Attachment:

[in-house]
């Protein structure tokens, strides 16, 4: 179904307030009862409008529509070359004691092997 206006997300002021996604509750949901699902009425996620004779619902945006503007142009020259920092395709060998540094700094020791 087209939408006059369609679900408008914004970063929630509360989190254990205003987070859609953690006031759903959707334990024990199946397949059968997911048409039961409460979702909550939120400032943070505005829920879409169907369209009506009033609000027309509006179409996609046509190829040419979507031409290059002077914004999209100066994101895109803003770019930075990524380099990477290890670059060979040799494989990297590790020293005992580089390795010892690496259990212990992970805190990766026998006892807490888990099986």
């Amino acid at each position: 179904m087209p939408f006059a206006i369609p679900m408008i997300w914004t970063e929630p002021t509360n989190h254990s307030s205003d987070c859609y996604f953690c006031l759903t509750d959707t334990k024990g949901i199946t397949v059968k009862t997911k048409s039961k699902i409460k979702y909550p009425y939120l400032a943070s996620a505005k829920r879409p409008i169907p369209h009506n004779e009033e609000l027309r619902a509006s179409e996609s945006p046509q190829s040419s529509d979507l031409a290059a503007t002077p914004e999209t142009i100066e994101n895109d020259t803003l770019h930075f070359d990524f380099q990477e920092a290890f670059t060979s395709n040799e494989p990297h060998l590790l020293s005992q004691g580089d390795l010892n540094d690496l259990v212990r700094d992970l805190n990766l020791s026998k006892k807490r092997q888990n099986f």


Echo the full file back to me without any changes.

[in-house]
């Protein structure tokens, strides 16, 4: 179904307030009862409008529509070359004691092997 206006997300002021996604509750949901699902009425996620004779619902945006503007142009020259920092395709060998540094700094020791 087209939408006059369609679900408008914004970063929630509360989190254990205003987070859609953690006031759903959707334990024990199946397949059968997911048409039961409460979702909550939120400032943070505005829920879409169907369209009506009033609000027309509006179409996609046509190829040419979507031409290059002077914004999209100066994101895109803003770019930075990524380099990477290890670059060979040799494989990297590790020293005992580089390795010892690496259990212990992970805190990766026998006892807490888990099986």
């Amino acid at each position: 179904m087209p939408f006059a206006i369609p679900m408008i997300w914004t970063e929630p002021t509360n989190h254990s307030s205003d987070c859609y996604f953690c006031l759903t509750d959707t334990k024990g949901i199946t397949v059968k009862t997911k048409s039961k699902i409460k979702y909550p009425y939120l400032a943070s996620a505005k829920r879409p409008i169907p369209h009506n004779e009033e609000l027309r619902a509006s179409e996609s945006p046509q190829s040419s529509d979507l031409a290059a503007t002077p914004e999209t142009i100066e994101n895109d020259t803003l770019h930075f070359d990524f380099q990477e920092a290890f670059t060979s395709n040799e494989p990297h060998l590790l020293s005992q004691g580089d390795l010892n540094d690496l259990v212990r700094d992970l805190n990766l020791s026998k006892k807490r092997q888990n099986f």